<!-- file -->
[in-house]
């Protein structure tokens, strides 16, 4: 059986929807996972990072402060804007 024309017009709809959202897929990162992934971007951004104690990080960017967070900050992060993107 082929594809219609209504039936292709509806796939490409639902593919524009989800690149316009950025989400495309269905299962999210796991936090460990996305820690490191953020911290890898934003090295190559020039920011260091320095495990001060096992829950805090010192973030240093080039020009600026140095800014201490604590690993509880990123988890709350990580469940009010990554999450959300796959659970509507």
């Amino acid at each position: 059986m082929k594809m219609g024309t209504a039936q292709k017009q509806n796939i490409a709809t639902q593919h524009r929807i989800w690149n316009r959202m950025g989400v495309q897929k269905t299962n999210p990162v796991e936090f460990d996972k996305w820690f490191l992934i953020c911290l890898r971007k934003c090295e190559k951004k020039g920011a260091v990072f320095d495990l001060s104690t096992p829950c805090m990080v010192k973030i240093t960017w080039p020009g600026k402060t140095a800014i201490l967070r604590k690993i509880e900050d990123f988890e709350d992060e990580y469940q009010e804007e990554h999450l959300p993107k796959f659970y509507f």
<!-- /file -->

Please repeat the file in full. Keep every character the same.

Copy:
[in-house]
């Protein structure tokens, strides 16, 4: 059986929807996972990072402060804007 024309017009709809959202897929990162992934971007951004104690990080960017967070900050992060993107 082929594809219609209504039936292709509806796939490409639902593919524009989800690149316009950025989400495309269905299962999210796991936090460990996305820690490191953020911290890898934003090295190559020039920011260091320095495990001060096992829950805090010192973030240093080039020009600026140095800014201490604590690993509880990123988890709350990580469940009010990554999450959300796959659970509507």
């Amino acid at each position: 059986m082929k594809m219609g024309t209504a039936q292709k017009q509806n796939i490409a709809t639902q593919h524009r929807i989800w690149n316009r959202m950025g989400v495309q897929k269905t299962n999210p990162v796991e936090f460990d996972k996305w820690f490191l992934i953020c911290l890898r971007k934003c090295e190559k951004k020039g920011a260091v990072f320095d495990l001060s104690t096992p829950c805090m990080v010192k973030i240093t960017w080039p020009g600026k402060t140095a800014i201490l967070r604590k690993i509880e900050d990123f988890e709350d992060e990580y469940q009010e804007e990554h999450l959300p993107k796959f659970y509507f």